Fiat Coupe 20v Turbo | PH Private Area

Low mileage and in need of some love – who fancies a flying Fiat?

By Matt Bird / Thursday, 14 September 2023 / Loading comments

The 1990s really was a high point for the humble sports coupe. Seemingly every manufacturer felt compelled to produce something low-slung and two-door; it’s hard not to look back on that period quite fondly now given how far the coupe has plummeted in popularity. Some makers even offered a choice of sizes (think Vauxhall Tigra and Calibra). From Honda Prelude to Peugeot 406, there really was a coupe for all tastes. And while some were undoubtedly better than others, it’s hard not to look back and love the variety.

The Fiat Coupe was one of the good ones. Though using underpinnings shared with the Tipo, the Type Two platform boasted independent suspension front and rear, and even with up to 220hp through the front wheels – a huge amount more than 25 years ago – the Coupe was praised for its strong traction and relatively uncorrupted steering. Obviously, the sound of the later five-cylinder cars was widely appreciated, too – must have been a nice break from all those V6s, straight sixes and screaming four-cylinders also available at the time…

It was the design, though, that really marked the Fiat out – and still does. The exterior was by Chris Bangle, and as is his calling card, the Coupe looked like nothing else. The slashes, low nose and sunken rear lights were incredibly dramatic for a car launched in Britain in 1995. The interior, too, was similarly bold, with its body-coloured strip across the dash.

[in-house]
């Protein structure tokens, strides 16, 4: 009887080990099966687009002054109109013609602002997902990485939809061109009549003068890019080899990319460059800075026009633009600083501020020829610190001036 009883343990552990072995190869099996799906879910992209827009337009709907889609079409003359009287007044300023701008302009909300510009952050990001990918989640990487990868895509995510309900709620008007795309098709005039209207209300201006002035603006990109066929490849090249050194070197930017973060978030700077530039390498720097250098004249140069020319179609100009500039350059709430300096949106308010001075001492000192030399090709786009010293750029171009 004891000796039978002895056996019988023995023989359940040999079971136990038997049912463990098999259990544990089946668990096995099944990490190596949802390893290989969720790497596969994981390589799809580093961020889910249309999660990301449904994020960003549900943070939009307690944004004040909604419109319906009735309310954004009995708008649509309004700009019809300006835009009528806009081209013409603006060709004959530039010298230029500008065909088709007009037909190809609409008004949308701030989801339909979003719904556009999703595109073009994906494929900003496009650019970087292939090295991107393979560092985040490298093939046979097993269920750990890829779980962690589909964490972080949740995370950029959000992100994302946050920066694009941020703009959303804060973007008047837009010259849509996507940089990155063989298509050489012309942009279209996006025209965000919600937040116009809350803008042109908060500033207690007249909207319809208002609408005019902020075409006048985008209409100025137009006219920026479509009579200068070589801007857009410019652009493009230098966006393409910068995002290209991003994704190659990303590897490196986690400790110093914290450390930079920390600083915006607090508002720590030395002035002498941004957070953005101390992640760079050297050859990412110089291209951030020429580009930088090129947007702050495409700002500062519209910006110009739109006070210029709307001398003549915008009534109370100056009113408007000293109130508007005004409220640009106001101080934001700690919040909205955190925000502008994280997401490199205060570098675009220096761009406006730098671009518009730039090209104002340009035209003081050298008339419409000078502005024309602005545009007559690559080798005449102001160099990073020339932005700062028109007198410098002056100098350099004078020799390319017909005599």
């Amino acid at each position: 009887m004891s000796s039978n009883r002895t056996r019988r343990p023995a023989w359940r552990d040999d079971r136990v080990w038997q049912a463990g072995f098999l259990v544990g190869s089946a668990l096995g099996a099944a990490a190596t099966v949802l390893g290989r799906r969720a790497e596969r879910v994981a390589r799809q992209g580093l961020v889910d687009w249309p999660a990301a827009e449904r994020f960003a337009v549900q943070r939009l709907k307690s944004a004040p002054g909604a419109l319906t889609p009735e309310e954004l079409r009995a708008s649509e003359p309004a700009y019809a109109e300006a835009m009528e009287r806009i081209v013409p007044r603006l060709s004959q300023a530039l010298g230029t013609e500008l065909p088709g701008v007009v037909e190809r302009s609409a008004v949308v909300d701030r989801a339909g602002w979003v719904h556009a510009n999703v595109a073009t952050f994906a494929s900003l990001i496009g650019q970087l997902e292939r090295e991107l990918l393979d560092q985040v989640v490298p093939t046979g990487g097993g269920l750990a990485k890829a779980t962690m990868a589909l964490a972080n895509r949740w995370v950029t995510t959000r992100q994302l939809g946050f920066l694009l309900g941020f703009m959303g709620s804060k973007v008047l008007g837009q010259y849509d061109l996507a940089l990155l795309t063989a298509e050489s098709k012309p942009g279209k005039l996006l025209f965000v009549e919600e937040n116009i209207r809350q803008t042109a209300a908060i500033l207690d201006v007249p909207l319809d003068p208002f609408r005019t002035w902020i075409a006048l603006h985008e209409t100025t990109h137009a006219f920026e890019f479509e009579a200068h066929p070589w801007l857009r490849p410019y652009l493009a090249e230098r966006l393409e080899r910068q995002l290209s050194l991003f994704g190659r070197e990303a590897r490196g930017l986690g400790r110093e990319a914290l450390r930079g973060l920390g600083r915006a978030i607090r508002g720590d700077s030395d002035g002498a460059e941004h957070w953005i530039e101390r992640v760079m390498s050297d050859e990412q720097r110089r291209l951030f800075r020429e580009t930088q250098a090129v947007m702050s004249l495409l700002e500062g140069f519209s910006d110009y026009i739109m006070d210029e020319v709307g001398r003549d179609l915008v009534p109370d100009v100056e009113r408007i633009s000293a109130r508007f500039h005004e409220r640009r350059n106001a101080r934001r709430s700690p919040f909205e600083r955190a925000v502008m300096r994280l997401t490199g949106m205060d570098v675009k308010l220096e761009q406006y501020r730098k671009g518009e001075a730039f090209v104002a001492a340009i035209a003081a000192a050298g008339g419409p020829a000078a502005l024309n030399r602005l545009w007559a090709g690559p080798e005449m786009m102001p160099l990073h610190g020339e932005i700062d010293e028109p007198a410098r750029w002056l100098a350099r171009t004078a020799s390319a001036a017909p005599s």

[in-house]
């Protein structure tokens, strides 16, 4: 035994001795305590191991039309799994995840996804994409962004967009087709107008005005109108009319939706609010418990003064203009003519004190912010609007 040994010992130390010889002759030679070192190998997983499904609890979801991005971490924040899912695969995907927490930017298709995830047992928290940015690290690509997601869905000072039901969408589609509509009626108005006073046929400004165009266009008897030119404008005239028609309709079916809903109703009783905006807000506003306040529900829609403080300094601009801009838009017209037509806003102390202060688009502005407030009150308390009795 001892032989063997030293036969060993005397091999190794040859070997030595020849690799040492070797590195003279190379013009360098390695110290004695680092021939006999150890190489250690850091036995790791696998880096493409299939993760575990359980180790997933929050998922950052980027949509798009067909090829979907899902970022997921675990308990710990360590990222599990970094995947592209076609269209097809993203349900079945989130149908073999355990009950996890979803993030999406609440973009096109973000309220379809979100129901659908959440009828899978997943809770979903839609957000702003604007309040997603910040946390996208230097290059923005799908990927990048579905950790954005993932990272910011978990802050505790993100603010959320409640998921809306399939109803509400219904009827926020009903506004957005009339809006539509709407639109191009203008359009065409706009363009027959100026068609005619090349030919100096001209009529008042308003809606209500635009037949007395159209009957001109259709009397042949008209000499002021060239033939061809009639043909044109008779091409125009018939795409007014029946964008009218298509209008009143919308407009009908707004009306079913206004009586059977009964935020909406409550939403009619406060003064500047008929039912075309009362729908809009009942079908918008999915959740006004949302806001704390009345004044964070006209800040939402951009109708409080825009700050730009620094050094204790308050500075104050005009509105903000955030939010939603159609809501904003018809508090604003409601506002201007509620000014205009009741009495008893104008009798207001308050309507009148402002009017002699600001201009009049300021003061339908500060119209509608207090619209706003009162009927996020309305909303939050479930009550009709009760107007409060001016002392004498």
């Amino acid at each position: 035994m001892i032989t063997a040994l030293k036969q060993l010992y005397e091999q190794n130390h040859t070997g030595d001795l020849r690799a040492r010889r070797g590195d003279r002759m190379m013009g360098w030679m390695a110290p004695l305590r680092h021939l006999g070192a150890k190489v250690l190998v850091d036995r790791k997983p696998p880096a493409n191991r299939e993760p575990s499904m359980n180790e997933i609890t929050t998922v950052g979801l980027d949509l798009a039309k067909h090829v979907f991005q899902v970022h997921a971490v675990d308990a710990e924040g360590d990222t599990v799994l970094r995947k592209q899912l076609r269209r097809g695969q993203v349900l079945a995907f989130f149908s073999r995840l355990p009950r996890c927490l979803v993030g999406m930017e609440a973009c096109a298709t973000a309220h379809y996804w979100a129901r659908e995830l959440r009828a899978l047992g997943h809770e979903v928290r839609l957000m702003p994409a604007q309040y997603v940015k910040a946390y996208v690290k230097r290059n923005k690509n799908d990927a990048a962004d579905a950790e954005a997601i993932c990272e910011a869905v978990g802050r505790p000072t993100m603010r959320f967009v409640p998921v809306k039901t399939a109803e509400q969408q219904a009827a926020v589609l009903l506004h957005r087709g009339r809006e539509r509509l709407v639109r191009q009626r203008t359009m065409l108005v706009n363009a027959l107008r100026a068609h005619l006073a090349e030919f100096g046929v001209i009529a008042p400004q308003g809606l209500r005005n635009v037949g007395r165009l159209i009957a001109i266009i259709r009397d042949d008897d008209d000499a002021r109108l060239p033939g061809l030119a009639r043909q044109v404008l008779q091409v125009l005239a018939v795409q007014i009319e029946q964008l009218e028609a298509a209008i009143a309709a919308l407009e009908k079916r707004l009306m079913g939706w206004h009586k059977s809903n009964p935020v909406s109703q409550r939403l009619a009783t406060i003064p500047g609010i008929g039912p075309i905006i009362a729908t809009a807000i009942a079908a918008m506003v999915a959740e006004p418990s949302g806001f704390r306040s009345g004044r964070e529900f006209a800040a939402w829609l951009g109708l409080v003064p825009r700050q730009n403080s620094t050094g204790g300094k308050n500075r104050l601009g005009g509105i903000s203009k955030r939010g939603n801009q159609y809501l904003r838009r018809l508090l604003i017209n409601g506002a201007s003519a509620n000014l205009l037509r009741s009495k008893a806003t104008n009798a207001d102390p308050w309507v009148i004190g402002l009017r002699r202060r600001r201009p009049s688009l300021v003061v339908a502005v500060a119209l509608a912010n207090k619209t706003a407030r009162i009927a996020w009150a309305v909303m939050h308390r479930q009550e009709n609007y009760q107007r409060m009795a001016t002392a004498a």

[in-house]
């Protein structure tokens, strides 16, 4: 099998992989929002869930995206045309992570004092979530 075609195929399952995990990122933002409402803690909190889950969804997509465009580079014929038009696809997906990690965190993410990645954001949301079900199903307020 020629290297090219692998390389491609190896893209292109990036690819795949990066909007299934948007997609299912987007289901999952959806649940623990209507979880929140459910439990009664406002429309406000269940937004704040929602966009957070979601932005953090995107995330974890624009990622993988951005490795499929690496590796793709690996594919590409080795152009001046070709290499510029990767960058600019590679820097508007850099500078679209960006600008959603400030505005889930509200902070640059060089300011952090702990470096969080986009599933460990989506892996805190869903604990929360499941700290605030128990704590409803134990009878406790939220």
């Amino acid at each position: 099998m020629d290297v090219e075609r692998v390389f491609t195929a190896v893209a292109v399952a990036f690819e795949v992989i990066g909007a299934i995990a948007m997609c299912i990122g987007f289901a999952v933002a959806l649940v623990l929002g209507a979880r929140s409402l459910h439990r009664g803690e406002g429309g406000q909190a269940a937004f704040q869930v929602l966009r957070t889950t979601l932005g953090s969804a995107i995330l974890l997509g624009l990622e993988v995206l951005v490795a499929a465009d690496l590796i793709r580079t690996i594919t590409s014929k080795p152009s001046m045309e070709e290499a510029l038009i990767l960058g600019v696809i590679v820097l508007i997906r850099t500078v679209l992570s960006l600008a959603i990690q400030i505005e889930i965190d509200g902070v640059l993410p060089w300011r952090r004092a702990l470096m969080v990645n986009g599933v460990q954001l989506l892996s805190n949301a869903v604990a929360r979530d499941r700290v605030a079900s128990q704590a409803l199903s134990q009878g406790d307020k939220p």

Production ceased in 2000, and today the Coupe predicament is like so many other heroes from the late 20th century: scrappage schemes got plenty right as values had bottomed out, rust claimed some more, and now big money is asked for the survivors, sometimes it seems just because they’ve made it this far. So a 20V Turbo with less than 80k on the clock for £4,000 is hard to ignore, especially as the very best ones can now command £10k (or a bit more, for an LE).

Full disclosure and all that – this one isn’t perfect. The seller has written a lovely advert detailing a decade with the Coupe, buying a structurally solid car that needed some cosmetic work. As is so often the way with these things, that didn’t get seen to, so what we have is a red one that isn’t quite as vivid as it should be. But we’ve surely all seen fade far worse than this. The interior still looks smart, and there aren’t any glaring imperfections to be seen.

Having been in dry storage for a while (to make way for an Audi S8 of a similar vintage), the Fiat will require a bit of TLC to get it back in fine fettle. But the seller is open about its faults, and willing to work with a buyer on resolving some issues; there aren’t many original Coupes left – this one is complete with its factory toolkit and stereo – so it would be great to see it find a loving new home.

There’s all sorts of potential for it. Those that wanted could leave the paint and get the oily bits tiptop for a cheap throwback coupe; there’s probably some fun to be had as a track for those so inclined. Or the next owner could go all in on the rejuvenation, get the red back to its best and have a real show stopper on their hands. Or even a different colour, perhaps.

There are Coupes out there comparable in mileage for twice as much; those willing to invest some time and money could have a ’90s sports car gem on their hands. A Readers Cars’ thread beckons, surely…

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